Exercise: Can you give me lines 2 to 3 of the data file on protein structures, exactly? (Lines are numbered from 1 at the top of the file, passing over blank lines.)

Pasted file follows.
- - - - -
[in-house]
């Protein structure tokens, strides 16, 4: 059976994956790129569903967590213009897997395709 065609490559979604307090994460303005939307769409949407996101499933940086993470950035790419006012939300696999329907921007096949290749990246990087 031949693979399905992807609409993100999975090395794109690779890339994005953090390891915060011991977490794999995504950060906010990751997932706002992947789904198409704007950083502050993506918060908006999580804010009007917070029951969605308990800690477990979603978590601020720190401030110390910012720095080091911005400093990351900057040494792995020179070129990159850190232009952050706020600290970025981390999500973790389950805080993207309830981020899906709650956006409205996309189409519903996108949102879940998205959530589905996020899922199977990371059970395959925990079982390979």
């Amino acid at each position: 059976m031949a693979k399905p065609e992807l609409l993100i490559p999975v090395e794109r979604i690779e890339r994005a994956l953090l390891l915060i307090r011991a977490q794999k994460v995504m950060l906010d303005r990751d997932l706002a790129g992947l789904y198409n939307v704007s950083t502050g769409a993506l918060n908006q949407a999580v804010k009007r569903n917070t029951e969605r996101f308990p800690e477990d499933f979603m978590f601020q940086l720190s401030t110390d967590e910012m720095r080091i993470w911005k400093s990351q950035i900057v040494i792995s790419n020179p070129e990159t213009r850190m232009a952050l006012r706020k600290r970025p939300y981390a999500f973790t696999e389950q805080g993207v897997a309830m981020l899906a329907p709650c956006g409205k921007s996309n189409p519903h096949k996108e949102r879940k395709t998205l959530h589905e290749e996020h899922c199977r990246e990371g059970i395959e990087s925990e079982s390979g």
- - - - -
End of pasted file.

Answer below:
């Protein structure tokens, strides 16, 4: 059976994956790129569903967590213009897997395709 065609490559979604307090994460303005939307769409949407996101499933940086993470950035790419006012939300696999329907921007096949290749990246990087 031949693979399905992807609409993100999975090395794109690779890339994005953090390891915060011991977490794999995504950060906010990751997932706002992947789904198409704007950083502050993506918060908006999580804010009007917070029951969605308990800690477990979603978590601020720190401030110390910012720095080091911005400093990351900057040494792995020179070129990159850190232009952050706020600290970025981390999500973790389950805080993207309830981020899906709650956006409205996309189409519903996108949102879940998205959530589905996020899922199977990371059970395959925990079982390979």
């Amino acid at each position: 059976m031949a693979k399905p065609e992807l609409l993100i490559p999975v090395e794109r979604i690779e890339r994005a994956l953090l390891l915060i307090r011991a977490q794999k994460v995504m950060l906010d303005r990751d997932l706002a790129g992947l789904y198409n939307v704007s950083t502050g769409a993506l918060n908006q949407a999580v804010k009007r569903n917070t029951e969605r996101f308990p800690e477990d499933f979603m978590f601020q940086l720190s401030t110390d967590e910012m720095r080091i993470w911005k400093s990351q950035i900057v040494i792995s790419n020179p070129e990159t213009r850190m232009a952050l006012r706020k600290r970025p939300y981390a999500f973790t696999e389950q805080g993207v897997a309830m981020l899906a329907p709650c956006g409205k921007s996309n189409p519903h096949k996108e949102r879940k395709t998205l959530h589905e290749e996020h899922c199977r990246e990371g059970i395959e990087s925990e079982s390979g």